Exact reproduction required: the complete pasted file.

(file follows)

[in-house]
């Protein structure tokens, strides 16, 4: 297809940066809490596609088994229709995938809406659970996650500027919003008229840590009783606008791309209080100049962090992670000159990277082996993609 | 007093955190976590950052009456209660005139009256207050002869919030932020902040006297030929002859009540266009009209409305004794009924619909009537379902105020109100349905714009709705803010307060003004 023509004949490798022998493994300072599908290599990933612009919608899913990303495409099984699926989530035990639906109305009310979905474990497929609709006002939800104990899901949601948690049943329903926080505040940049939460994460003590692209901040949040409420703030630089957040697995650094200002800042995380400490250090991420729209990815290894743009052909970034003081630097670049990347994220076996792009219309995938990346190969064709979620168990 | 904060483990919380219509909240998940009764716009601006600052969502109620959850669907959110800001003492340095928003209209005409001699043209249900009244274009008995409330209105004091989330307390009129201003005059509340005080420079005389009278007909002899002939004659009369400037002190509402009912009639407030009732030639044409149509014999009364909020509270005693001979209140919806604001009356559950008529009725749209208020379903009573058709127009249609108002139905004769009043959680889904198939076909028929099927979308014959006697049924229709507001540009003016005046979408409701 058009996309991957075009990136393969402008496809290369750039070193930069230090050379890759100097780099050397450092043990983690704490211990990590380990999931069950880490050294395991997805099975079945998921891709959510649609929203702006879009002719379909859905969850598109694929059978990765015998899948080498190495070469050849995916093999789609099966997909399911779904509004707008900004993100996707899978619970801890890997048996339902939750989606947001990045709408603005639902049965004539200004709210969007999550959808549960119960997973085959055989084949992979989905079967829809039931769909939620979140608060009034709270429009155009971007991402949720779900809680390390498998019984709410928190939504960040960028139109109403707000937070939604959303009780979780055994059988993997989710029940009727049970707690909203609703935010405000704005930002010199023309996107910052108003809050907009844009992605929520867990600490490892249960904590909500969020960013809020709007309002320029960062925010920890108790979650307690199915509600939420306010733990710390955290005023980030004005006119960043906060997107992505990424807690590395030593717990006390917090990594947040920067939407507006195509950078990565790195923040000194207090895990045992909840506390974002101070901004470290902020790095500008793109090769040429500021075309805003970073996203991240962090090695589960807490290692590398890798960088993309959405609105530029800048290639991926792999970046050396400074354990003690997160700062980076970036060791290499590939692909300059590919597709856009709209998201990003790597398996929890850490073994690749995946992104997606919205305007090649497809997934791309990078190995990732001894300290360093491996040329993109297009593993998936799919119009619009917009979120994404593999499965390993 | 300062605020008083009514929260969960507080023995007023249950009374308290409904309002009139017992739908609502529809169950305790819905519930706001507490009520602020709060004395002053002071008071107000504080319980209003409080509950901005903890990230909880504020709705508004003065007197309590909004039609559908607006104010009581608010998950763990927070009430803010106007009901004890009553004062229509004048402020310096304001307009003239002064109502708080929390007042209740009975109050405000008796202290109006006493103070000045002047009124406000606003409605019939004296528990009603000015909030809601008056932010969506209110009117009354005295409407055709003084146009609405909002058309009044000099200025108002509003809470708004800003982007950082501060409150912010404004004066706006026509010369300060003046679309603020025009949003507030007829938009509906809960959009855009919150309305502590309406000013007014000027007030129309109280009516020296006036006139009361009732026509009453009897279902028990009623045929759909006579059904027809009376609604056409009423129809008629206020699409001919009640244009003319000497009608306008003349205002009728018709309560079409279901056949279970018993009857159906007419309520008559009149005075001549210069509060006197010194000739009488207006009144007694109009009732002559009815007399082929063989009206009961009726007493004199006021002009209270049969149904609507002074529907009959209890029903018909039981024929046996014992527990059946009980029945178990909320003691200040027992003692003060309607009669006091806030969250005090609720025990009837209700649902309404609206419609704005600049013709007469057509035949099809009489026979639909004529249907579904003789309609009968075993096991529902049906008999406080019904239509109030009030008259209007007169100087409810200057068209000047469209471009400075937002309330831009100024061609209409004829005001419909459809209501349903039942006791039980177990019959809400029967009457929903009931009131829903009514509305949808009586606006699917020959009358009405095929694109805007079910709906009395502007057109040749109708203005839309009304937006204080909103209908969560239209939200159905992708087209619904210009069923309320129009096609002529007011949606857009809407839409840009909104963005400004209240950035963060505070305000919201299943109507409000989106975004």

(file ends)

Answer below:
[in-house]
């Protein structure tokens, strides 16, 4: 297809940066809490596609088994229709995938809406659970996650500027919003008229840590009783606008791309209080100049962090992670000159990277082996993609 | 007093955190976590950052009456209660005139009256207050002869919030932020902040006297030929002859009540266009009209409305004794009924619909009537379902105020109100349905714009709705803010307060003004 023509004949490798022998493994300072599908290599990933612009919608899913990303495409099984699926989530035990639906109305009310979905474990497929609709006002939800104990899901949601948690049943329903926080505040940049939460994460003590692209901040949040409420703030630089957040697995650094200002800042995380400490250090991420729209990815290894743009052909970034003081630097670049990347994220076996792009219309995938990346190969064709979620168990 | 904060483990919380219509909240998940009764716009601006600052969502109620959850669907959110800001003492340095928003209209005409001699043209249900009244274009008995409330209105004091989330307390009129201003005059509340005080420079005389009278007909002899002939004659009369400037002190509402009912009639407030009732030639044409149509014999009364909020509270005693001979209140919806604001009356559950008529009725749209208020379903009573058709127009249609108002139905004769009043959680889904198939076909028929099927979308014959006697049924229709507001540009003016005046979408409701 058009996309991957075009990136393969402008496809290369750039070193930069230090050379890759100097780099050397450092043990983690704490211990990590380990999931069950880490050294395991997805099975079945998921891709959510649609929203702006879009002719379909859905969850598109694929059978990765015998899948080498190495070469050849995916093999789609099966997909399911779904509004707008900004993100996707899978619970801890890997048996339902939750989606947001990045709408603005639902049965004539200004709210969007999550959808549960119960997973085959055989084949992979989905079967829809039931769909939620979140608060009034709270429009155009971007991402949720779900809680390390498998019984709410928190939504960040960028139109109403707000937070939604959303009780979780055994059988993997989710029940009727049970707690909203609703935010405000704005930002010199023309996107910052108003809050907009844009992605929520867990600490490892249960904590909500969020960013809020709007309002320029960062925010920890108790979650307690199915509600939420306010733990710390955290005023980030004005006119960043906060997107992505990424807690590395030593717990006390917090990594947040920067939407507006195509950078990565790195923040000194207090895990045992909840506390974002101070901004470290902020790095500008793109090769040429500021075309805003970073996203991240962090090695589960807490290692590398890798960088993309959405609105530029800048290639991926792999970046050396400074354990003690997160700062980076970036060791290499590939692909300059590919597709856009709209998201990003790597398996929890850490073994690749995946992104997606919205305007090649497809997934791309990078190995990732001894300290360093491996040329993109297009593993998936799919119009619009917009979120994404593999499965390993 | 300062605020008083009514929260969960507080023995007023249950009374308290409904309002009139017992739908609502529809169950305790819905519930706001507490009520602020709060004395002053002071008071107000504080319980209003409080509950901005903890990230909880504020709705508004003065007197309590909004039609559908607006104010009581608010998950763990927070009430803010106007009901004890009553004062229509004048402020310096304001307009003239002064109502708080929390007042209740009975109050405000008796202290109006006493103070000045002047009124406000606003409605019939004296528990009603000015909030809601008056932010969506209110009117009354005295409407055709003084146009609405909002058309009044000099200025108002509003809470708004800003982007950082501060409150912010404004004066706006026509010369300060003046679309603020025009949003507030007829938009509906809960959009855009919150309305502590309406000013007014000027007030129309109280009516020296006036006139009361009732026509009453009897279902028990009623045929759909006579059904027809009376609604056409009423129809008629206020699409001919009640244009003319000497009608306008003349205002009728018709309560079409279901056949279970018993009857159906007419309520008559009149005075001549210069509060006197010194000739009488207006009144007694109009009732002559009815007399082929063989009206009961009726007493004199006021002009209270049969149904609507002074529907009959209890029903018909039981024929046996014992527990059946009980029945178990909320003691200040027992003692003060309607009669006091806030969250005090609720025990009837209700649902309404609206419609704005600049013709007469057509035949099809009489026979639909004529249907579904003789309609009968075993096991529902049906008999406080019904239509109030009030008259209007007169100087409810200057068209000047469209471009400075937002309330831009100024061609209409004829005001419909459809209501349903039942006791039980177990019959809400029967009457929903009931009131829903009514509305949808009586606006699917020959009358009405095929694109805007079910709906009395502007057109040749109708203005839309009304937006204080909103209908969560239209939200159905992708087209619904210009069923309320129009096609002529007011949606857009809407839409840009909104963005400004209240950035963060505070305000919201299943109507409000989106975004």